Great Blue Heron on the Cumberland River





WINGIN’ IT
By Kate Crowley
We are currently cruising up the Cumberland River, headed to Nashville.  This is all new territory for us and as naturalists we are excited to see new landscapes and rivers.  We call the Cumberland a river, but in this stretch, up from Paducah, it is part of a reservoir system created by the TVA in the 1930s.  Because it is such, there is far less current than we find on the Mississippi River and it is a popular spot for fishing;  For both people and birds.
While we were docked in Paducah, on the Ohio, we looked out the window one morning and found ourselves being observed by a Great Blue Heron just a few yards away from us.  It was stalking, as these birds often do, along the very edge of the shore, lifting one impossibly long leg after the other in slow motion.  We could see how the toes flopped down when the foot was raised, and opened as they went back into the water. It tilted its head so its eye could see the water, then lifted it up and looked directly at us.  We stared back. 
It is not often that you can get close to a Great Blue Heron. They are wary birds and even when you are in a canoe, drifting quietly along, as soon as they see you, they spread their nearly six foot wings and lift up, often issuing a hoarse croak as a parting shot.  This bird however was not frightened by our presence and continued to slowly move onto a log, one foot in front of the other, like a graceful tightrope walker. It stuck its bill into the water a couple times, but not in the quick stabbing motion they use when a fish or frog is caught.  These were more like dainty dips.
It turned again and faced us and we could see the dark russet feathers that cover its upper legs, like a pair of pantaloons. This color is hard to see on the bird normally, because the grey belly feathers cover most of this area.  We also got to see the long, gray, draping plumes that cover the chest. These are specialized feathers that grow continuously and therefore begin to fray over time.  They are also known as ‘powder down”.  Using a fringed claw on their middle toes, the herons can comb this downy material over their over feathers to help remove dirt, oils and other materials they pick up while wading.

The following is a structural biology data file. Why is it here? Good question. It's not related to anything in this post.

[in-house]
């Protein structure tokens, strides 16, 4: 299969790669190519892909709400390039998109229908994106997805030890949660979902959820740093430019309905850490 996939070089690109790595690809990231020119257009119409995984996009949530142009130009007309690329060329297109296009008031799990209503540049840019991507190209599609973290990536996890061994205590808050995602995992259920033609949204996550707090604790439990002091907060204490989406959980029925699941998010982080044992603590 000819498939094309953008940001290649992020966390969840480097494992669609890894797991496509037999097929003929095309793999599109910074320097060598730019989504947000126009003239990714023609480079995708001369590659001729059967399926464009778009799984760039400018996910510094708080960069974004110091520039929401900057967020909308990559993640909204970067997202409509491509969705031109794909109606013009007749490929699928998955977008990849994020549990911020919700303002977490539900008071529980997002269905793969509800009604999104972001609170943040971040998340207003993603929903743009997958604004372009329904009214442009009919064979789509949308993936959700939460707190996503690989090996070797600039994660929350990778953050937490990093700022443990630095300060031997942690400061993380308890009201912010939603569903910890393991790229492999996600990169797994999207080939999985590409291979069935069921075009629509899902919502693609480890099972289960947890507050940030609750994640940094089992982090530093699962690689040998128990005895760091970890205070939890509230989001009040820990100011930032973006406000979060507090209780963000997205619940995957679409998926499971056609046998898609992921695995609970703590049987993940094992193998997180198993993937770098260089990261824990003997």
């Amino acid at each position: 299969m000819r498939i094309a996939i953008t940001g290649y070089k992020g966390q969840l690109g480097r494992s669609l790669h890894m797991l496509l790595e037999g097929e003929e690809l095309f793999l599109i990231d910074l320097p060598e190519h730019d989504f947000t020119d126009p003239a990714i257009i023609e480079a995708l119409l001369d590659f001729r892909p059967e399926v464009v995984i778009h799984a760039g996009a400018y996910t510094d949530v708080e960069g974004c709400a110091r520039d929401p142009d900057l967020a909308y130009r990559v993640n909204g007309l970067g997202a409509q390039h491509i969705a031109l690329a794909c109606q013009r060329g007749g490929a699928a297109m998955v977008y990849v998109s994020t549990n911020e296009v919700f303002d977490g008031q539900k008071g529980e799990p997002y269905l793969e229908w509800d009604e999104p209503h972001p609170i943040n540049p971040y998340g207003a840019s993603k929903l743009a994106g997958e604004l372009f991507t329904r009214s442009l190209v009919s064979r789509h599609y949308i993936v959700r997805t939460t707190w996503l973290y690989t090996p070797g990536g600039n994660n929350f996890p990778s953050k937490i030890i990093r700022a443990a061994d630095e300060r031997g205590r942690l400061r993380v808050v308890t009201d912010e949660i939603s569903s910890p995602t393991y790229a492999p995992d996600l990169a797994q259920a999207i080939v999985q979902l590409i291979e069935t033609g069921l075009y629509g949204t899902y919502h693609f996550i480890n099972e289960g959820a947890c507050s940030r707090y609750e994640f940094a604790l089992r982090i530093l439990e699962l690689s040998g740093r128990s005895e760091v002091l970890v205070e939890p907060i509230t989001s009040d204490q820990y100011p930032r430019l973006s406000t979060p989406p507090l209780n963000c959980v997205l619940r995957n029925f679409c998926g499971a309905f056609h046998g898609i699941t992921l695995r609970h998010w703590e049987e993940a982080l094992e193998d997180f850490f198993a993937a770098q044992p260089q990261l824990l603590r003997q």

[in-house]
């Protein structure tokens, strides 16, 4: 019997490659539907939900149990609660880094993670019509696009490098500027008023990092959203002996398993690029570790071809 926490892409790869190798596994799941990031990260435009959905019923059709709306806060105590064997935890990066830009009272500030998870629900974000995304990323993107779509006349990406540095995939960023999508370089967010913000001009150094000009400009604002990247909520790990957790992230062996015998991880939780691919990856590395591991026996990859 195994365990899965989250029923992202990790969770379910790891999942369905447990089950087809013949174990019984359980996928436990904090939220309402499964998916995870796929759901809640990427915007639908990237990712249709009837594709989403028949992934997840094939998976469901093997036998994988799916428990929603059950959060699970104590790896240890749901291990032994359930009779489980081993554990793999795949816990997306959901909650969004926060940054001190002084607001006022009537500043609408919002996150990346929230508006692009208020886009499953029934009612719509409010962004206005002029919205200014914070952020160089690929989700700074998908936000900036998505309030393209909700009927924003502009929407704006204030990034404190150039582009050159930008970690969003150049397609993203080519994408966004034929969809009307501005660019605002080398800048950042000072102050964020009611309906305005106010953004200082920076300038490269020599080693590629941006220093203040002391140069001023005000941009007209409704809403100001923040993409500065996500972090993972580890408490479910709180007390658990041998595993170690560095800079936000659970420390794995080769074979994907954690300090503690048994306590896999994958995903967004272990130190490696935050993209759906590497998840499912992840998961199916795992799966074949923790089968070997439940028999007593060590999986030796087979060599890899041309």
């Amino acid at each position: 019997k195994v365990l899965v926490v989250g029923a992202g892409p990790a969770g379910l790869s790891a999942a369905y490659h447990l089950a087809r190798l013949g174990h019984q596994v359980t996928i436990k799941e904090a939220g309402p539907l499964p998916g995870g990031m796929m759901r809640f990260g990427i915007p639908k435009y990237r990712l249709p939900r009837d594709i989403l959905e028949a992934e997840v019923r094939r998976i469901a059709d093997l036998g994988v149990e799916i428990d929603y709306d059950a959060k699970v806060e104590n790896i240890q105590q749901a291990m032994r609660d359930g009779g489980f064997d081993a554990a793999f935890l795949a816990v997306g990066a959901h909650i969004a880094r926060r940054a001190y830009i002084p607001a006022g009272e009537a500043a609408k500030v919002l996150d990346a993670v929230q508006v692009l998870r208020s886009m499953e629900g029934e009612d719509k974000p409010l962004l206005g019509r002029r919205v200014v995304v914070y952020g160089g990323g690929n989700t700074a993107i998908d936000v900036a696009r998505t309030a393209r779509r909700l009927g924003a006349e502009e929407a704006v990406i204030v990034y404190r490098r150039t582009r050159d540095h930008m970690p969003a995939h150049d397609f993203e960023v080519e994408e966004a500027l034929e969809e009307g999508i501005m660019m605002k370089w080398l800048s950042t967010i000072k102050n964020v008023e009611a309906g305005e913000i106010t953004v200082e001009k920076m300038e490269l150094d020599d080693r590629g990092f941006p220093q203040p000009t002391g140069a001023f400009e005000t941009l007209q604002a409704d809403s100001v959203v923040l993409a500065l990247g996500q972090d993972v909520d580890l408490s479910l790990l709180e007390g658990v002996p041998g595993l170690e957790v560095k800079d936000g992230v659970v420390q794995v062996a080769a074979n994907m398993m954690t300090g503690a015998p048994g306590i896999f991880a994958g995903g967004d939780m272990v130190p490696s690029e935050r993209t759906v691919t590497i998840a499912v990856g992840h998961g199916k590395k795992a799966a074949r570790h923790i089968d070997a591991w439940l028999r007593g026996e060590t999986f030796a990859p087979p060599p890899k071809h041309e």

Eventually it took off, flying further down the shore, but seeing that heron was a treat, especially because we see so little of their kind along the lower Mississippi River.  These birds need shallow, slow moving or stagnant water to find their food.  The Cumberland that we are on now is the exact opposite of the Mississippi in term of birdlife.  Ever since we have been on it, we have seen Great Blue Herons, Great Egrets, White Pelicans, Double crested Cormorants, Bald Eagles and lots of gulls. The abundance is impressive and a joy to see for two old naturalists. 
There are lots of sandbars, islands and dead trees in this river, which is understandable considering it is a flooded valley.  The boat must stay well within the marked channel or it would quickly run aground.  There is barge traffic on this river too, but far less than you see on the Ohio and Mississippi.
We won’t see these long necked, pterodactyl-looking wading birds in northern Minnesota for another seven months.  But for now they seem to have found a good place to rest as the season changes.   

   

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